First-Time and Frequent-Flying Payloads Benefit from Recent Parabolic Demonstrations

Cryogenic propellant chill-down experiments from the University of Florida have accumulated data over multiple parabolic flight campaigns. Others flew for the first time on ZERO-G’s recent flights. (Credit: NASA)

EDWARDS, Calif. (NASA PR) — From November 13 to 16, Zero Gravity Corporation’s G-FORCE ONE modified 727 completed its latest parabolic research flight campaign for Flight Opportunities. Seven NASA-supported technology payloads were demonstrated during the campaign’s four flights.

For experiments like Optimal Chill-down Methods for Cryogenic Propellant Tanks from the University of Florida (UF), the periods of microgravity provided by parabolic demonstrations have been instrumental to the technology development path over several flight campaigns.

“Since 2015, we’ve had nine parabolic flights supported by Flight Opportunities,” said principal investigator (PI) Jacob Chung, PhD. “This has helped us understand the cryogenic storage tank and transfer line chill-down requirements needed for efficient fuel transfer from a fuel depot in low-Earth orbit to a spacecraft’s fuel tank.”

Chung explained that effective chill-down is critical, because cryogen that vaporizes is no longer viable. Chung’s latest experiment will help his team identify the best methods for chill-down of the fuel storage tank itself, and ultimately help enable long-duration exploration missions.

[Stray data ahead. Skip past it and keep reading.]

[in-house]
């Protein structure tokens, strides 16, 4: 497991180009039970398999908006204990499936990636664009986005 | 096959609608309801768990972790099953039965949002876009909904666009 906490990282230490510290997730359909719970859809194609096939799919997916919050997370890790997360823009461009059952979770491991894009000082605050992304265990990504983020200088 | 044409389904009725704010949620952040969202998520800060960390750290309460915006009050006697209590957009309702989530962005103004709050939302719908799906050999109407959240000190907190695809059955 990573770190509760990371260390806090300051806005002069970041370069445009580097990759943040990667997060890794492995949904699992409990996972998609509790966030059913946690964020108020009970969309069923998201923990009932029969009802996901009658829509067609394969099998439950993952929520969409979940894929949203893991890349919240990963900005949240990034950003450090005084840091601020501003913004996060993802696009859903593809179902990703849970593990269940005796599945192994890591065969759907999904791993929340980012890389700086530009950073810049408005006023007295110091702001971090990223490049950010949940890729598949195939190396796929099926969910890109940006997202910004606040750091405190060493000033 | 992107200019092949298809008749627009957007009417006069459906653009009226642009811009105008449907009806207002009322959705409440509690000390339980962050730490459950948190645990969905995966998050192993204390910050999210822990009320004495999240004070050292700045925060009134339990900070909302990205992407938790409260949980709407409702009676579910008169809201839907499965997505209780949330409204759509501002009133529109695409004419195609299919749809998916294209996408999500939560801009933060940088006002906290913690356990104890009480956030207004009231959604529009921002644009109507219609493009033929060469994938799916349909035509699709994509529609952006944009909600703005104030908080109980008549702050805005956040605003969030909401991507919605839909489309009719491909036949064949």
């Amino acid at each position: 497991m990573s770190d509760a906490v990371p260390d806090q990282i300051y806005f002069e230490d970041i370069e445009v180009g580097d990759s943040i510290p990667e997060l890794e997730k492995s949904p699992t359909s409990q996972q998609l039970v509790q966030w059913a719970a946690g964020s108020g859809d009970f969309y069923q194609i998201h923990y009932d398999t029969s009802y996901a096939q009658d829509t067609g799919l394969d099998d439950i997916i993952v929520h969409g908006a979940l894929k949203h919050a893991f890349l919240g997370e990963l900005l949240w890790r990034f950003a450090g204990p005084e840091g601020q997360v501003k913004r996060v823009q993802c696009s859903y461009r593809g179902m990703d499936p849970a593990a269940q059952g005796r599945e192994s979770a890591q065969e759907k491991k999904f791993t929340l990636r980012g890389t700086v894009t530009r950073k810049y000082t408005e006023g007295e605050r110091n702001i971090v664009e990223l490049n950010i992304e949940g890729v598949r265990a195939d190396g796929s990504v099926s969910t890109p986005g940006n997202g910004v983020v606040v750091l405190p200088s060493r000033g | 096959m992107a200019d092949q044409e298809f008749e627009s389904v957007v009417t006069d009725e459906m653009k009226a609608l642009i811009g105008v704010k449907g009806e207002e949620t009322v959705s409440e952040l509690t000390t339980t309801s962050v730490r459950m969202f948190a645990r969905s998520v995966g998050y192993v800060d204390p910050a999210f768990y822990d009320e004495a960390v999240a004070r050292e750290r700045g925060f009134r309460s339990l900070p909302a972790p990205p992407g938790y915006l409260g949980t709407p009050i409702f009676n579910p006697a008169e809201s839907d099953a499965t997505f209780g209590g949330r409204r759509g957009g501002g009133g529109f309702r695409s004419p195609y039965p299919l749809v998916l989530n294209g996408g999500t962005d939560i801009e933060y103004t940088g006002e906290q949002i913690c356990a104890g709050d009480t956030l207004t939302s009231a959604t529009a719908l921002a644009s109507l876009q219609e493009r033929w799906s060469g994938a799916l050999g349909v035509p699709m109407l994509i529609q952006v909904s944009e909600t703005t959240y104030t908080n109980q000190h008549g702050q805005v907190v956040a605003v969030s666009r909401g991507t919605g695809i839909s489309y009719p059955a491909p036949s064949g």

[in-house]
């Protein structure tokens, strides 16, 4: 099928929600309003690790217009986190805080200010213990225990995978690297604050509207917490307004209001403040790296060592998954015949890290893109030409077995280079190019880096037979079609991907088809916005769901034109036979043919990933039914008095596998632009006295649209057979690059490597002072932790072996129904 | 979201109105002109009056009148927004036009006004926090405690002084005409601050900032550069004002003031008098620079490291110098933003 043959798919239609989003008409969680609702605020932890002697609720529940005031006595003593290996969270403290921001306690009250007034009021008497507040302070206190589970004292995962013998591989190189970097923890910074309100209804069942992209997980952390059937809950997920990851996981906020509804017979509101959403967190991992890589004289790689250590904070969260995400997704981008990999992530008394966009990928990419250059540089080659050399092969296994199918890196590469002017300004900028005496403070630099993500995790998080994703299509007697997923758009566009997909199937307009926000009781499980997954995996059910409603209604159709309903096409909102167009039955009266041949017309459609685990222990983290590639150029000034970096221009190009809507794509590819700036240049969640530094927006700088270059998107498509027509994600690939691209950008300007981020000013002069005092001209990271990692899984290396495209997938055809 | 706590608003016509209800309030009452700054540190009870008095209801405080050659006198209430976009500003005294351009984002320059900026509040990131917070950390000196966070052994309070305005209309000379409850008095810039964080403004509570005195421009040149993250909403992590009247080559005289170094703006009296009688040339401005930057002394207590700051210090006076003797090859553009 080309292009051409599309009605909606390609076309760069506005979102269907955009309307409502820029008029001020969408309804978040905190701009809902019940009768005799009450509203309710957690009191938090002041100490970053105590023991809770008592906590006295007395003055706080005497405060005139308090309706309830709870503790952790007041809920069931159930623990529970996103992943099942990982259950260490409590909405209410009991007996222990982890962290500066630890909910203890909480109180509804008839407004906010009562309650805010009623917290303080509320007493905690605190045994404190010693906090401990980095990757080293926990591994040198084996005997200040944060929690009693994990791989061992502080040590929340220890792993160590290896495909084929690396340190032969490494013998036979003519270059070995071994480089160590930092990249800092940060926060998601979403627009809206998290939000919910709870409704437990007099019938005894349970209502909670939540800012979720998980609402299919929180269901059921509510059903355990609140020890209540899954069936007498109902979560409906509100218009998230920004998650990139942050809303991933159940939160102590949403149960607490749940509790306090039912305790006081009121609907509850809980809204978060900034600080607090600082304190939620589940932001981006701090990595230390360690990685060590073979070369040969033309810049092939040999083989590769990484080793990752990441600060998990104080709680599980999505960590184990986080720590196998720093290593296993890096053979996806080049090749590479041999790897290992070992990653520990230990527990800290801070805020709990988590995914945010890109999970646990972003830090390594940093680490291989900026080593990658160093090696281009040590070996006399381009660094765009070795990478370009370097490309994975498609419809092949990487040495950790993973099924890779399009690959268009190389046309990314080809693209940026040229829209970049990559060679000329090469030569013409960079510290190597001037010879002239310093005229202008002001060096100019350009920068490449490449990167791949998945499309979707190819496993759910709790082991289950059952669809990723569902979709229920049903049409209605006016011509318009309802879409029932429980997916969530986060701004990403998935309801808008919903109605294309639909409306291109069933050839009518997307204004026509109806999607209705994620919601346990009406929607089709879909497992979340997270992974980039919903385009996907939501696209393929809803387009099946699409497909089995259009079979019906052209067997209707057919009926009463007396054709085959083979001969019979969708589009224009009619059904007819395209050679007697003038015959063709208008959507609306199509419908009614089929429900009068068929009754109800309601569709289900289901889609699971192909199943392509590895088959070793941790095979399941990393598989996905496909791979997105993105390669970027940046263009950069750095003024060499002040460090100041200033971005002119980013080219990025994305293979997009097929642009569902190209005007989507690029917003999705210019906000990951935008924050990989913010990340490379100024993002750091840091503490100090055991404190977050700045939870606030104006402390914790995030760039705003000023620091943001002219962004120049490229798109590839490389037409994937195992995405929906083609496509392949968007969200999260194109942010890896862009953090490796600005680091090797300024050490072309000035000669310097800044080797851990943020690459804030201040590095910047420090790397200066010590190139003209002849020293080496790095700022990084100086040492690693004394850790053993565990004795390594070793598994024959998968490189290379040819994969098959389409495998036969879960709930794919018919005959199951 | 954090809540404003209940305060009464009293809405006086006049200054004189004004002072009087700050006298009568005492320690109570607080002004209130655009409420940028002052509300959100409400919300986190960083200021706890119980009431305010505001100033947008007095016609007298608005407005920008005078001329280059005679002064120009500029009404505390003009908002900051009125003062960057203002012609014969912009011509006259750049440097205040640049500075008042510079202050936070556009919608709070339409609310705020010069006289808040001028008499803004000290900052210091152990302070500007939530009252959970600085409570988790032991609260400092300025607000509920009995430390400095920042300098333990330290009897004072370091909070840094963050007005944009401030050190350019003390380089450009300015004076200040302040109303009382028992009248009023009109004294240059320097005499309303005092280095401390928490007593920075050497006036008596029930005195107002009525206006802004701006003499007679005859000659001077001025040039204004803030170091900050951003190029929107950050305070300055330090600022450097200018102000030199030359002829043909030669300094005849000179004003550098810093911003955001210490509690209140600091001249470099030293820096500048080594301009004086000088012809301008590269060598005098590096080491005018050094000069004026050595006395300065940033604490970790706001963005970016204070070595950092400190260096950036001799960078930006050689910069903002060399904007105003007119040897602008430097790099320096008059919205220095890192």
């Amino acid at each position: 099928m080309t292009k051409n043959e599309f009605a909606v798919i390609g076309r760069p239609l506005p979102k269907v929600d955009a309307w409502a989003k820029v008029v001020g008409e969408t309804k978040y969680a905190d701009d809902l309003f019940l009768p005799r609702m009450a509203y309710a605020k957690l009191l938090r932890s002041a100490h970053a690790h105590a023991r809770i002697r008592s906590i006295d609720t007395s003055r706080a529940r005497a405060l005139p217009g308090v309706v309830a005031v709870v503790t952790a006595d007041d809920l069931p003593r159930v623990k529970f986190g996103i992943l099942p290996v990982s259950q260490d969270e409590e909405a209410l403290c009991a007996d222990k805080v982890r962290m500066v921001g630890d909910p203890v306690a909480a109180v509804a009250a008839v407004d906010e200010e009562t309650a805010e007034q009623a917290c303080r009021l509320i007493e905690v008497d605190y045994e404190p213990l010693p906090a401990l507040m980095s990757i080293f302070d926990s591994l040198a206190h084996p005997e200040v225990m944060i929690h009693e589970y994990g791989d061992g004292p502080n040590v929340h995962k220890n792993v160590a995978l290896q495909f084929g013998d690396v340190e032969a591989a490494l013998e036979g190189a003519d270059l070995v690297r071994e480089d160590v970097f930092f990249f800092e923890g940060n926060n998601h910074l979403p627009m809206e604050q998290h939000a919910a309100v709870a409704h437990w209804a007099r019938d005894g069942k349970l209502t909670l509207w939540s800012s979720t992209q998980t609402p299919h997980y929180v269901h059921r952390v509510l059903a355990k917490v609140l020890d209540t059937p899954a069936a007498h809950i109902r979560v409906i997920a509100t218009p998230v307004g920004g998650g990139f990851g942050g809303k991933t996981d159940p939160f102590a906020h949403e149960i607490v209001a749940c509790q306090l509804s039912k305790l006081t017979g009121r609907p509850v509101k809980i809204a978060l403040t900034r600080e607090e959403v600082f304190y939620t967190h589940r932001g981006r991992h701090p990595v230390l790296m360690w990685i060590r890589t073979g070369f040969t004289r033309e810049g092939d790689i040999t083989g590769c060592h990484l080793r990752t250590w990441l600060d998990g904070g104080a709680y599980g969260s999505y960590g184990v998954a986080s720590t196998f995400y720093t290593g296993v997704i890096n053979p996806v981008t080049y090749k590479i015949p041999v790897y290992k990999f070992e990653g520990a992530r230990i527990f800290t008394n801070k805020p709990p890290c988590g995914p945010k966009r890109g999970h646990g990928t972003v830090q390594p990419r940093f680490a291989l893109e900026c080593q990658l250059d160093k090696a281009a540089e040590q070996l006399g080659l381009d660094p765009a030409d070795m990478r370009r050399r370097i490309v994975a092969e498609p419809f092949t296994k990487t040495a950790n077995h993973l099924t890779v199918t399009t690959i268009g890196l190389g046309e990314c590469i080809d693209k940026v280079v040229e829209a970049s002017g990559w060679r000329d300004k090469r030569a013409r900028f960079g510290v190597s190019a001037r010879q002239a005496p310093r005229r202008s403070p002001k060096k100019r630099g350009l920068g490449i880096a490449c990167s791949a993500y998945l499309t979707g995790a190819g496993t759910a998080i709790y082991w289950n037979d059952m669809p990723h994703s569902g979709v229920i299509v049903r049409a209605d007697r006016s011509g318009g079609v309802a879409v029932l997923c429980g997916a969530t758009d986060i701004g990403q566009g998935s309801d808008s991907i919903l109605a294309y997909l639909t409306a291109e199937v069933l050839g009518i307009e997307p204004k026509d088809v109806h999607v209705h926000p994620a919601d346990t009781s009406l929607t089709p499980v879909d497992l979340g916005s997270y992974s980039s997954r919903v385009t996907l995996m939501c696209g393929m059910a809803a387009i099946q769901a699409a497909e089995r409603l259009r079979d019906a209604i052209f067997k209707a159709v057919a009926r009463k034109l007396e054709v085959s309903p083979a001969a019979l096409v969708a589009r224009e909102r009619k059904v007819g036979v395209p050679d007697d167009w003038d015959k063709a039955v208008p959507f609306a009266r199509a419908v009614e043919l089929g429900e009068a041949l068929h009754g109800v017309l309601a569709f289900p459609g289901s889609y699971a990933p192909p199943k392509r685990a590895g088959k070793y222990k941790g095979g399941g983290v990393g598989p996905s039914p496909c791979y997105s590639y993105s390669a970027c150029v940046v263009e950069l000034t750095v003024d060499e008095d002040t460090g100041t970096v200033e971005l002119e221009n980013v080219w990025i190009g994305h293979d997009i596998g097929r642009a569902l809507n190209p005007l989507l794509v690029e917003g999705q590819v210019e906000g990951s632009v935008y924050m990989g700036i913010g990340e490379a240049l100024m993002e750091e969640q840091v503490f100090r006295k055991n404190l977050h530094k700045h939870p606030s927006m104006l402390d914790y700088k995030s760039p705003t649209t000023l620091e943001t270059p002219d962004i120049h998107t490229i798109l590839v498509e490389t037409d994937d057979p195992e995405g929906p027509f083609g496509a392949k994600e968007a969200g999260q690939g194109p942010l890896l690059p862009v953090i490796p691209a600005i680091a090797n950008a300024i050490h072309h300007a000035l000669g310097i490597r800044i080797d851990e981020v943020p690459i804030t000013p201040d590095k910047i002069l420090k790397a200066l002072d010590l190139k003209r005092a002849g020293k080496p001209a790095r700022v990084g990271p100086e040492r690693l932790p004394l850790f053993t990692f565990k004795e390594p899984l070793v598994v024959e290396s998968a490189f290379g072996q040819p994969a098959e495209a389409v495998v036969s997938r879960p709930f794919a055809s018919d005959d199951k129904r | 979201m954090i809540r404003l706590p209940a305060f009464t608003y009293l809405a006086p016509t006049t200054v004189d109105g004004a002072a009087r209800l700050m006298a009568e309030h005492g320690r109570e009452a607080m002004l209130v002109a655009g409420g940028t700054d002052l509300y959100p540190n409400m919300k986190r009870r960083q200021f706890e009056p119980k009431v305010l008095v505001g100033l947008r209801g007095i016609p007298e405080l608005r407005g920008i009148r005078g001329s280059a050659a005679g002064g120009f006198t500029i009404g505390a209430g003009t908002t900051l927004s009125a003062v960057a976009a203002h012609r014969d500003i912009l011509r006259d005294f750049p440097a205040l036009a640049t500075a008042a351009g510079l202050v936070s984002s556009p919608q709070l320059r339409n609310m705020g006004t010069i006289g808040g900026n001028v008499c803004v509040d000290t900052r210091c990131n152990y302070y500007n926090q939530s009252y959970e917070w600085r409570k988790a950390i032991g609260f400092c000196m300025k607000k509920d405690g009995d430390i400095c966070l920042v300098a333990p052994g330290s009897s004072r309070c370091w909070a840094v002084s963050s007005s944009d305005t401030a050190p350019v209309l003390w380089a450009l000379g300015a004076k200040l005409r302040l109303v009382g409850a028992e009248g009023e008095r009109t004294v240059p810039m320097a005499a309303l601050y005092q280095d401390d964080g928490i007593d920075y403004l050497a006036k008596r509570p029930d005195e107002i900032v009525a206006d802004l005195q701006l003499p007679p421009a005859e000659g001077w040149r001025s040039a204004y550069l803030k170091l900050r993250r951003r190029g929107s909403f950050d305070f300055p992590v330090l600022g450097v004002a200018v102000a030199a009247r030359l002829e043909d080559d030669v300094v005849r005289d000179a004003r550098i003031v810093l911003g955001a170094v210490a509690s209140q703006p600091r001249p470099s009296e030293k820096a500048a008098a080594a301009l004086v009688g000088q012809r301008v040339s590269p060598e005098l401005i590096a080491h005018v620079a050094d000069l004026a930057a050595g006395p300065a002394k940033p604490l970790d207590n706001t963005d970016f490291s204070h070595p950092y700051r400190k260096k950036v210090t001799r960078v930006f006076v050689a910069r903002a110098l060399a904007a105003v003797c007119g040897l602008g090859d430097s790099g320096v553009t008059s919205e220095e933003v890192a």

For other researchers, the recent flights were a first foray into the learning that microgravity can provide.

“This payload represents my lab’s very first attempt to do experiments in low gravity, so we were extremely excited to fly with a team of five undergraduates who designed and built the apparatus,” said North Carolina State University’s Karen Daniels, PhD.

Daniels is the PI for the EMPANADA experiment, which stands for ‘Ejecta-Minimizing Protocols for Applications Needing Anchoring for Digging on Asteroids.’ As its name would suggest, the experiment aims to improve operations for future exploration of small asteroids and planetary bodies.

“We’ll be able to use the results from these flights to compare with laboratory experiments done on Earth’s surface,” noted Daniels. “And then we can take that learning and apply it to our next round of experiments.”

Other Flight Opportunities-supported payloads onboard the recent flights were:

PRIME-4.0: Miniaturized and Reusable Asteroid Regolith Microgravity Experiment for Suborbital and Orbital Use
PI: Josh Colwell, University of Central Florida

Gravity Effects on Flow Boiling Heat Transfer Using Temperature Sensitive Paints in Preparation for an ISS Flight Experiment
PI: Jungho Kim, University of Maryland-College Park

Microgravity Propellant Gauging Using Modal Analysis: Phase III
PI: Kevin Crosby, Carthage College

Lightweight Strain-Energy Deployed Spacecraft Booms
PI: Mark Pankow; North Carolina State University

Small-Sat Propellant Management Technology
PI: Seven Collicott; Purdue University